Friday, May 26, 2000

They’re an abandoned but well-loved lot

They’re an abandoned but well-loved lot
The Ann Arbor News
By Pamela Appea

Photo Caption: Orphan Car Show
An Arbor resident Bob Elton will drive his 1937 LaSalle, left, and his 1937 Hudson Terraplane to the fourth annual Orphan Car Show in Ypsilanti’s Riverside Park June 4.

The cars to be shown in the upcoming Orphan Car Show share the distinction of having being discontinued by their manufacturers.

The best thing about Ypsilanti’s Orphan Car Show is that you can see cars you never get a chance to see anywhere else, said Bob Elton, a veteran car collector.

Elton, an Ann Arbor resident, has two 1937 antique cars he’s taking—and driving—to the fourth annual show in Riverside Park next week.

Jack Miller, curator of the Ypsilanti automotive museum and an orphan car-show coordinator, said several hundred people will show dozens of car models at the June 4 event. An estimated 3,000 to 5,000 spectators are expected to attend.

The event, the first of its kind in the Midwest, is called the “orphan” car show because automobiles such as Hudsons, Kaisers, Dusenbergs, Ramblers and Tuckers have been “abandoned” by their parent manufacturer, event coordinators said.

Elton bought his 1937 Terraplane, made by Hudson Motor Car Co., in 1979.

“I bought it in pieces and brought it home in pieces,” Elton recalled. It took nearly eight years to repair the cream-colored car to the point it was fully functional, he said.

“You just keep plugging away at it; you can’t rush it,” Elton said. Luckily for him, the only Hudson parts shop in the world is in Ypsilanti.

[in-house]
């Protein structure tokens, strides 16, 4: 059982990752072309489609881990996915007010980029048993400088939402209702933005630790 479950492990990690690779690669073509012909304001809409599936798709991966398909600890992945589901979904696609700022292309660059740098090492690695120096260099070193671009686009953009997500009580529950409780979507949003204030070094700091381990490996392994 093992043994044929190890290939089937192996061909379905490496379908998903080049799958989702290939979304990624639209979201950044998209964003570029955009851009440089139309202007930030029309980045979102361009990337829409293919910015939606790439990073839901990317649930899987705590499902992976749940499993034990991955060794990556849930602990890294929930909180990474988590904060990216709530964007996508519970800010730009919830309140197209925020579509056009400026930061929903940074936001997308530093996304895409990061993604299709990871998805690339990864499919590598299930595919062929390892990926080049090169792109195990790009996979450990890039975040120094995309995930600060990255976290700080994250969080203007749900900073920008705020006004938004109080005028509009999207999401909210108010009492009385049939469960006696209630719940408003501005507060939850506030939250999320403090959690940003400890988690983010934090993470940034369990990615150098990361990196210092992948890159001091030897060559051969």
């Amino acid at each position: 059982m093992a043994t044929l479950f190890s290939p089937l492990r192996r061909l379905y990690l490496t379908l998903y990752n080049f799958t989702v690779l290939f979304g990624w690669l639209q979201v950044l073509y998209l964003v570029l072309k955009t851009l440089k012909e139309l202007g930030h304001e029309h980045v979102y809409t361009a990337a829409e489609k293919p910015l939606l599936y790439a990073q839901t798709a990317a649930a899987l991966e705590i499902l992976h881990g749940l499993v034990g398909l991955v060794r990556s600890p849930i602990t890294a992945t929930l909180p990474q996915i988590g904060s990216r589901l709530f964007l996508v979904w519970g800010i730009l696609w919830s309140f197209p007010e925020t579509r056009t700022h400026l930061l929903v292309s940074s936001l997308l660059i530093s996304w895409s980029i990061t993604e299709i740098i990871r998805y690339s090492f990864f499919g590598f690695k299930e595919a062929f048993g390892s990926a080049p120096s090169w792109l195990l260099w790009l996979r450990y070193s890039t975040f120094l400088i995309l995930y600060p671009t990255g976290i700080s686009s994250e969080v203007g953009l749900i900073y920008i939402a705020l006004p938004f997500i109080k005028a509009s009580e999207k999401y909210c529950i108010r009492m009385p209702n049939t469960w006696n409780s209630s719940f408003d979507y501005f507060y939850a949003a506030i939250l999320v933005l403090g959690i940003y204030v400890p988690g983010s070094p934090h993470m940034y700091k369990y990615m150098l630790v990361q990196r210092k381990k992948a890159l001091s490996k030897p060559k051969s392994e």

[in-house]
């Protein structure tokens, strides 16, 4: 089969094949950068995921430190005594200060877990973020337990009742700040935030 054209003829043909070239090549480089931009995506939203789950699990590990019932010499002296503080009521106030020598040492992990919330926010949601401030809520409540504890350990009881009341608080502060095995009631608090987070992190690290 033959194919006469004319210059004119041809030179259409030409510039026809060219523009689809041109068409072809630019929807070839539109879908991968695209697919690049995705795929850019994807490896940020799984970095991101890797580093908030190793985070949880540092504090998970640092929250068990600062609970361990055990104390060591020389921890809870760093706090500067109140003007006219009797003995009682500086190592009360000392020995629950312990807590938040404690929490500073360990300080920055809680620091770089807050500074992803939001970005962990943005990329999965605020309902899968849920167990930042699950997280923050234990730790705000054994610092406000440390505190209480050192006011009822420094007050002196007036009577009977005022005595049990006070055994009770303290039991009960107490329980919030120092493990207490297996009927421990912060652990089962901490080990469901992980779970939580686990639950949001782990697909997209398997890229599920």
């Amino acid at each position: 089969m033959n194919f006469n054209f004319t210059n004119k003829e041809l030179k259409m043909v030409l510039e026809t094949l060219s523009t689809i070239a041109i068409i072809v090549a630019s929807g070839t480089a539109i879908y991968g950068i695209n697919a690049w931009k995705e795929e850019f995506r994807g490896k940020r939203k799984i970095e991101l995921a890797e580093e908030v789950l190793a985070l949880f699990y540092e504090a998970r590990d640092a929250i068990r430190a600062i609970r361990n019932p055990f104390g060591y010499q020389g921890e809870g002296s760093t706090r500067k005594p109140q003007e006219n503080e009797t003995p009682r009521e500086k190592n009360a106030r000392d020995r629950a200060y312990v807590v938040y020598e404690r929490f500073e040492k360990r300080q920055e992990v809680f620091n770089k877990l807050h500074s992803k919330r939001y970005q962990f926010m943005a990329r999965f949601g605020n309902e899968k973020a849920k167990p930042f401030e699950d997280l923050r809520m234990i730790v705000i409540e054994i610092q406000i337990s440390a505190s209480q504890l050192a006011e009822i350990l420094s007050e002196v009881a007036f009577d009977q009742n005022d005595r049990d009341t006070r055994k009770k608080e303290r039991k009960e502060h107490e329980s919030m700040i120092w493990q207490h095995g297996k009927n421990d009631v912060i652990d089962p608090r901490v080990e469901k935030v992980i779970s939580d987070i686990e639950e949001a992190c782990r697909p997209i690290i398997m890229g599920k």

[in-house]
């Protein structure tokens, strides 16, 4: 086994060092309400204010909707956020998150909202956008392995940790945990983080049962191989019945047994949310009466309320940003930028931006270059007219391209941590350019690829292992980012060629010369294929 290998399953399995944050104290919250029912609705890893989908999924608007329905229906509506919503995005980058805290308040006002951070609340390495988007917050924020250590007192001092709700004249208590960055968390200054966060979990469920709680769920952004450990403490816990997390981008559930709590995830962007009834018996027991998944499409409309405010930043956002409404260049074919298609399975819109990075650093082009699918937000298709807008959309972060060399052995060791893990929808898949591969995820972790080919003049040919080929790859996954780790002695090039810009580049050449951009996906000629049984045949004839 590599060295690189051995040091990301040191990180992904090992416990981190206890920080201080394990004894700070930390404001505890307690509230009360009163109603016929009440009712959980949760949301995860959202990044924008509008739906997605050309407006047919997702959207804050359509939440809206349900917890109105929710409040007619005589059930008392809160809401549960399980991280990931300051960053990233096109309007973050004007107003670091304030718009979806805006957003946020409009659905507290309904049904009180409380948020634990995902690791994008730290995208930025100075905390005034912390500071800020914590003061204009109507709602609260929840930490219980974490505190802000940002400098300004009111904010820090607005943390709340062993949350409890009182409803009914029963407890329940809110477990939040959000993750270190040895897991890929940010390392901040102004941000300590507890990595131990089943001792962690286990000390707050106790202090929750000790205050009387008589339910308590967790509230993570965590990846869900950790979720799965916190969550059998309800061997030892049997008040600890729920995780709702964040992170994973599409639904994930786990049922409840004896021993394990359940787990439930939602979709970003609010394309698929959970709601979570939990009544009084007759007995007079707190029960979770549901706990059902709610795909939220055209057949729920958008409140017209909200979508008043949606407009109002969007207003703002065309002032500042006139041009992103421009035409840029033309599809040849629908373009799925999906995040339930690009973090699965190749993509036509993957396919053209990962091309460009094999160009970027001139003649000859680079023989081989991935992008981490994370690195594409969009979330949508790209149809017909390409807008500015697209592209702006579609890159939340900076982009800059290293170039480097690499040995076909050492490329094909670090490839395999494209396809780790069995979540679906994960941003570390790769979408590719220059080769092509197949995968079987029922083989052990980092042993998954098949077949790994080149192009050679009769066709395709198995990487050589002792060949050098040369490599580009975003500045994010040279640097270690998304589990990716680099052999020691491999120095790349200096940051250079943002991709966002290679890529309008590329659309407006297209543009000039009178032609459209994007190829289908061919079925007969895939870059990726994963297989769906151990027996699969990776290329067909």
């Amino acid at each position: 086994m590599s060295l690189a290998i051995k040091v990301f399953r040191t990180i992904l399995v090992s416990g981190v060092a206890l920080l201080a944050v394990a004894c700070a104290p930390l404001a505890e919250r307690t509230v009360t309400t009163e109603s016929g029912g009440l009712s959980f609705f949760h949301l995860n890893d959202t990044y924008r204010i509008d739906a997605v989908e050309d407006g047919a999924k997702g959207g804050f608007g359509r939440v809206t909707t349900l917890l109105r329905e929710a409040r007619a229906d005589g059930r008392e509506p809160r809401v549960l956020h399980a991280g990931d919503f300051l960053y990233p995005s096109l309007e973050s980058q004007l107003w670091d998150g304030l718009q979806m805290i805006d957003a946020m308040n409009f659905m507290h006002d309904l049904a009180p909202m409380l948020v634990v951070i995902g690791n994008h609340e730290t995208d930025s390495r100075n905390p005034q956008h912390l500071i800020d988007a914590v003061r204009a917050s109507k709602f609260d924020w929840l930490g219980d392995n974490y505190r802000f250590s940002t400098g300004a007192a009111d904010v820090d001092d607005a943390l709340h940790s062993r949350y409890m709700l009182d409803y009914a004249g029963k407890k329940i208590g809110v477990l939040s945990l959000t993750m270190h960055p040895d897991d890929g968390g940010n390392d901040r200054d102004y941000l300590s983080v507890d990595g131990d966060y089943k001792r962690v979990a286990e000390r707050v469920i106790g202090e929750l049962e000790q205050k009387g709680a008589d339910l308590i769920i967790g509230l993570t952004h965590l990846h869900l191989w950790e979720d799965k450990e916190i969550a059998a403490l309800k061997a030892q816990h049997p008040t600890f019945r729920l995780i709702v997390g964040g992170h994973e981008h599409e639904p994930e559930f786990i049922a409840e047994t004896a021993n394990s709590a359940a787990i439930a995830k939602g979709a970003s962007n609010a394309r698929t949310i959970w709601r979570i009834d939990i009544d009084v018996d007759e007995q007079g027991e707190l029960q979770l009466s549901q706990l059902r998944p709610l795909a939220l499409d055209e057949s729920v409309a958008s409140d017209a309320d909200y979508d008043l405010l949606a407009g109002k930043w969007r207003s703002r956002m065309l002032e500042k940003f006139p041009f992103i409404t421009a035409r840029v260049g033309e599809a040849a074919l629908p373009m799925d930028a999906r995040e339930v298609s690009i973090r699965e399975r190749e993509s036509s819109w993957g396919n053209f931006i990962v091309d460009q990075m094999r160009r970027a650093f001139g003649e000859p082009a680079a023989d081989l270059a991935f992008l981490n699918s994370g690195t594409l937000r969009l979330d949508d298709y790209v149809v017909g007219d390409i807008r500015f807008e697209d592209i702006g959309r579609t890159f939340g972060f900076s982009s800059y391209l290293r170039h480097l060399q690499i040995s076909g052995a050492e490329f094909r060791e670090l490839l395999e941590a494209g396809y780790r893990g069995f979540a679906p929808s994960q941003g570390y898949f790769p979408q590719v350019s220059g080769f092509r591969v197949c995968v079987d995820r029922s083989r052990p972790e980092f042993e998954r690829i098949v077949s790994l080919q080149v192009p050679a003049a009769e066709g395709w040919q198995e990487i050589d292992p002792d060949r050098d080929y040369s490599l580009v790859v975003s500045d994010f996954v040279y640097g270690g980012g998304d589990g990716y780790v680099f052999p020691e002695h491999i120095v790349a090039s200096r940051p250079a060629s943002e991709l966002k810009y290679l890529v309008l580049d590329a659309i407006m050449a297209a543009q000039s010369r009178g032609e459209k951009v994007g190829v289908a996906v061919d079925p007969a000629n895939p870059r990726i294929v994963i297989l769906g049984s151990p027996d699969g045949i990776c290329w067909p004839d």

“I’ve always liked Hudsons. When I was real little, I can remember the new 1949 Hudson. It was a sleek, bullet-shaped car,” he said.

Elton was so fascinated by the Hudson model, he said, that he used to draw picture upon picture of the car.

He brought his first Hudson—a 1950 model—in 1972 and drove it to a Detroit-area car show. “The more I studied up on Hudsons, the more I learned about them,” Elton said. “They were a small company that did big things.”

Eugene M. Silverman, a Superior Township resident, will show his 1956 Citroen at the show. Silverman said it will be his first Ypsilanti orphan car show.

Silverman enjoys collecting French cars, particularly Citroens. Back in the 1960s, he was in the army and stationed in France. An acquaintance drove up one day in a Citroen and Silverman fell in love with the model, he said.

“It’s lived its life in Paris,” Silverman said of the model he currently owns.

In 1976, Silverman, with his wife, returned to France, and instead of renting a modern car, they bought the 1956 black Citroen.

“This is quite a historic car to the French. In its day—the car was basically built from 1934 to 195700 … it was very innovative,” Silverman said.

Citing the Citroen’s unibody and front-wheel construction, the car was built in a modern way, Silverman said. “In a sense it was a forerunner of what modern cars would be like,” Silverman said.

The car, in its prime, was built to go up to 85 miles per hour but Silverman said he does not drive it faster than 65. With four doors, four seats and a very spacious interior, Silverman said it makes for a “very comfortable ride.” In contrast, Silverman’s other Citroen, a 1923 model which he bought in 1973, was made to go about 30 miles per hour but it is not very stable, he said.

“I wouldn’t dare drive it over 25 miles (an hour),” Silverman said.

The 1923 Citroen, which used to go to Greenfield Village’s Henry Ford Museum displays, has one door and seats two people, Silverman said.

The Ypsilanti Orphan Car Show will also feature Cushman, Indian and Henderson motor scooters and motorcycles along with Federal al-Knight, Garford and Gotfredson trucks, event organizers said.

Company executives from DaimerChrysler and other automotive companies will provide a narration of each company’s history.

The Details
The event will take place June 4 from 9 a.m.-4:30 p.m. Admission for spectators is $3. For more information, call Jack Miller, curator of the Ypsilanti Automative Heritage Collection at (734) 482-5200 or call the Ypsilanti Area Convention and Visitor’s Bureau at (734) 482-4444. The bureau’s Website is

Originally published Friday, May 26. 2000